Ohio Senate Passes Bill Banning Abortions of Fetuses With Down Syndrome

On Wednesday, November 15, the Ohio Senate passed a bill that would ban aborting fetuses that have or are suspected to have Down syndrome. According to the bill, if prenatal testing shows a fetus has Down syndrome or if any other indicators suggest a fetus may have Down syndrome, then abortion would be prohibited — even if Down syndrome wasn’t the reason the parents wanted an abortion.

If a doctor has any knowledge that the fetus has Down syndrome and performs an abortion, the doctor would be guilty of a fourth-degree felony. If convicted, they would lose their license to practice in the state of Ohio and could be liable to a civil suit. The mother would not be at fault.

Before the bill becomes law in Ohio, it must be signed by Gov. John Kasich. In 2015, Kasich told CNN that he would sign a bill that bans abortions in cases with Down syndrome. In March, Ohio passed a 20-week post-fertilization abortion ban and has passed over 20 “pro-life” laws under Kasich.

“The life of every child is precious, regardless of disability,” Sen. Frank LaRose, the bill’s primary sponsor, said. “Every child, no matter the circumstance, has the right to life. This legislation will protect the lives of unborn children with disabilities, valuing them as equal members of society.”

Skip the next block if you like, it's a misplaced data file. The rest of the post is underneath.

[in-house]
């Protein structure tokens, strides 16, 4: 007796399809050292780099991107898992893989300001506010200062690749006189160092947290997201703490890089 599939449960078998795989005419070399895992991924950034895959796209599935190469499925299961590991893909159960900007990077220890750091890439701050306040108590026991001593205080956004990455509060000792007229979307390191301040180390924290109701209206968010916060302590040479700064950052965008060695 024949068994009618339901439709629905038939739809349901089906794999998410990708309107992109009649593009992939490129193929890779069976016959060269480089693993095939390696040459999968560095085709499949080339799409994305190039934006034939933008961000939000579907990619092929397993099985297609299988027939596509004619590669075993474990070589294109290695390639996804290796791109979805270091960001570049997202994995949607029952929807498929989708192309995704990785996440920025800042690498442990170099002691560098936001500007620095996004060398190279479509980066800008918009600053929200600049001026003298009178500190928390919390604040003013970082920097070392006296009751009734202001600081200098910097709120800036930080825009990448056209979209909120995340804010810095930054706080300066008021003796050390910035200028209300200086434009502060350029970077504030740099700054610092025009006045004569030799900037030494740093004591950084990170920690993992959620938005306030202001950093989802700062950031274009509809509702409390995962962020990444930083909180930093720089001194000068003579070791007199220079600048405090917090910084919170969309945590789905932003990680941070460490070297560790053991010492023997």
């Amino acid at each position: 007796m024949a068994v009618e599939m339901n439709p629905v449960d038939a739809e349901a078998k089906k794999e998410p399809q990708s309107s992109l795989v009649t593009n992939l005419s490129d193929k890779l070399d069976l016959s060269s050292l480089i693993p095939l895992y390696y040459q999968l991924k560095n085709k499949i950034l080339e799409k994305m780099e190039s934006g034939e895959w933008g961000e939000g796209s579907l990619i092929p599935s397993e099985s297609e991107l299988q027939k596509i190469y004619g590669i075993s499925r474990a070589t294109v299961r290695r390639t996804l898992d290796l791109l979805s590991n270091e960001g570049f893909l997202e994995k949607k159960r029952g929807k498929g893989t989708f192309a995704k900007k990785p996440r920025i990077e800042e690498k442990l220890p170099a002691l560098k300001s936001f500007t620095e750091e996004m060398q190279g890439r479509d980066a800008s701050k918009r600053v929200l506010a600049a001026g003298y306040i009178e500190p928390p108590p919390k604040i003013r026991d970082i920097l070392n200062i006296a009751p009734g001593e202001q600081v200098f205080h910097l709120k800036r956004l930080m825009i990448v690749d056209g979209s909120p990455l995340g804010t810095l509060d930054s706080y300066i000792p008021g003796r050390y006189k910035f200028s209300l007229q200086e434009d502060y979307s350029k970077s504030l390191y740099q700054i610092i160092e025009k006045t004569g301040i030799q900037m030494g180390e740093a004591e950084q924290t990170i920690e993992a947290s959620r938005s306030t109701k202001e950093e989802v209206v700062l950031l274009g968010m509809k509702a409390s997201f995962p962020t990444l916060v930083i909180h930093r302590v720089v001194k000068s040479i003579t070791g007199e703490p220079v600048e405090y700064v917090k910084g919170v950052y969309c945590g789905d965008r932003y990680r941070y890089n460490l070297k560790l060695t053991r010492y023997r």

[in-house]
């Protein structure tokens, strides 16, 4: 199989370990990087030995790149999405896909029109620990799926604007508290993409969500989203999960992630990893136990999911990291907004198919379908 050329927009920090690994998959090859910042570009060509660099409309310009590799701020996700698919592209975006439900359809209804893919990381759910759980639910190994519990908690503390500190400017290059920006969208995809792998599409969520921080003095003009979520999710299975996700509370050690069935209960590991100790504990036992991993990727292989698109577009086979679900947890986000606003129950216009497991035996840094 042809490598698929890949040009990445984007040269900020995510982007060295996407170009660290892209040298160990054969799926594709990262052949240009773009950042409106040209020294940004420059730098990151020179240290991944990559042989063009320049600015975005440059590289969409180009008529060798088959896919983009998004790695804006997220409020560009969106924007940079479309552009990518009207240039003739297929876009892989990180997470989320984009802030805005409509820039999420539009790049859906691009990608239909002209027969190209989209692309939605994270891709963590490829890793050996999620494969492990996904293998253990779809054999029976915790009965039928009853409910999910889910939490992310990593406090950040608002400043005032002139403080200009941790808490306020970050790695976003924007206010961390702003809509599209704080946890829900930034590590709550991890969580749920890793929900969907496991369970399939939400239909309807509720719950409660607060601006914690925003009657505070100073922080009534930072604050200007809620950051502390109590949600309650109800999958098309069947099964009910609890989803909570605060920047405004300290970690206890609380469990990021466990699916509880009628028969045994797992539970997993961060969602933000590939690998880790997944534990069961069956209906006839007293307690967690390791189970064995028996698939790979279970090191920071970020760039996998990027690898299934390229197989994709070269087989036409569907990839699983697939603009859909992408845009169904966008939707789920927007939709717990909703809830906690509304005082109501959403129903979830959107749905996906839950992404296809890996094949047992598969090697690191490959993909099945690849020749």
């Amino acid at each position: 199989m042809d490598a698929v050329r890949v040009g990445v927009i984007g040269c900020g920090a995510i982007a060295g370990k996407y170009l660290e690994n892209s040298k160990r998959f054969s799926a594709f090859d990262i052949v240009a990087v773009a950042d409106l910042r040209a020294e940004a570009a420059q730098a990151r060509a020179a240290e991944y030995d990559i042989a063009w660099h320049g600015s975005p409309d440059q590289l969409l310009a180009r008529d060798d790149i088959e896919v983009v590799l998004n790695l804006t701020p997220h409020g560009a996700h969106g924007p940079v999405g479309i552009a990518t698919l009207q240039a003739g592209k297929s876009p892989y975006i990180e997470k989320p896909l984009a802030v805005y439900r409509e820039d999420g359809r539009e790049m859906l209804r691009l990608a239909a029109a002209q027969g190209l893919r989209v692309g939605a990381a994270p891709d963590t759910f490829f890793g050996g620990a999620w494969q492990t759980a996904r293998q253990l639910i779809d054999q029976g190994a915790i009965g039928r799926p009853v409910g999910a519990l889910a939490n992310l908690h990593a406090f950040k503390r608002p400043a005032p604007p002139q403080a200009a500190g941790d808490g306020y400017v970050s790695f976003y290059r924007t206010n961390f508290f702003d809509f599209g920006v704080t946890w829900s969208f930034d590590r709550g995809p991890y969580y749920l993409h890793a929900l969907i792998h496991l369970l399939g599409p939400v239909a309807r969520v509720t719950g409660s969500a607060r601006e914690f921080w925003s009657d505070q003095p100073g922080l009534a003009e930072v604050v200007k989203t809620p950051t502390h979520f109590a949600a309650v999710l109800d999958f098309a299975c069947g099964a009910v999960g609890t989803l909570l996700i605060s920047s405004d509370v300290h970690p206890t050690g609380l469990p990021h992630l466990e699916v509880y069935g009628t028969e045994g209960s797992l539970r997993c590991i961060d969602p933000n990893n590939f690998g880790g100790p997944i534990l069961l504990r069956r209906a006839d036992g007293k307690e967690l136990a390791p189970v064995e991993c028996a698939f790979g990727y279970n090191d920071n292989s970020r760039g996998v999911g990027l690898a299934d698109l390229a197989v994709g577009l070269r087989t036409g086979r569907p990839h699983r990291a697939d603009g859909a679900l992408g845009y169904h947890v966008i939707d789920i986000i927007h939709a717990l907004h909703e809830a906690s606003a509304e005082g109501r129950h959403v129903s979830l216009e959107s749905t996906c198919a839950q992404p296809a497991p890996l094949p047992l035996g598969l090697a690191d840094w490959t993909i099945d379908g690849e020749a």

The American Civil Liberties Union of Ohio countered, saying they oppose the bill as it sets a precedent for politicians to interfere in the lives of women.

“The ACLU of Ohio opposes discrimination in all forms, and works to ensure that people with disabilities are treated with equality and dignity,” the ACLU said in a statement. “However, this purposely divisive legislation is about restricting abortion, not protecting against discrimination.”

The bill is in direct conflict with the Supreme Court ruling in Roe v. Wade, which states that an abortion may be done before a fetus can survive outside the womb.

US District Judge Tanya Walton Pratt prevented a similar law from going into effect in Indiana when then-Gov. Mike Pence signed a bill into law that stated an abortion could not be done based on a diagnosis of fetal disability, race, color, national origin, ancestry or sex of the fetus. Pratt’s grounds for blocking the law was that it restricted a woman from getting an abortion before viability, an established right under Roe v. Wade.

If Ohio’s bill follows the same path as the one in Indiana, it will likely end up in court due to its unconstitutionality, the ACLU of Ohio said.

Photo by aceshot.

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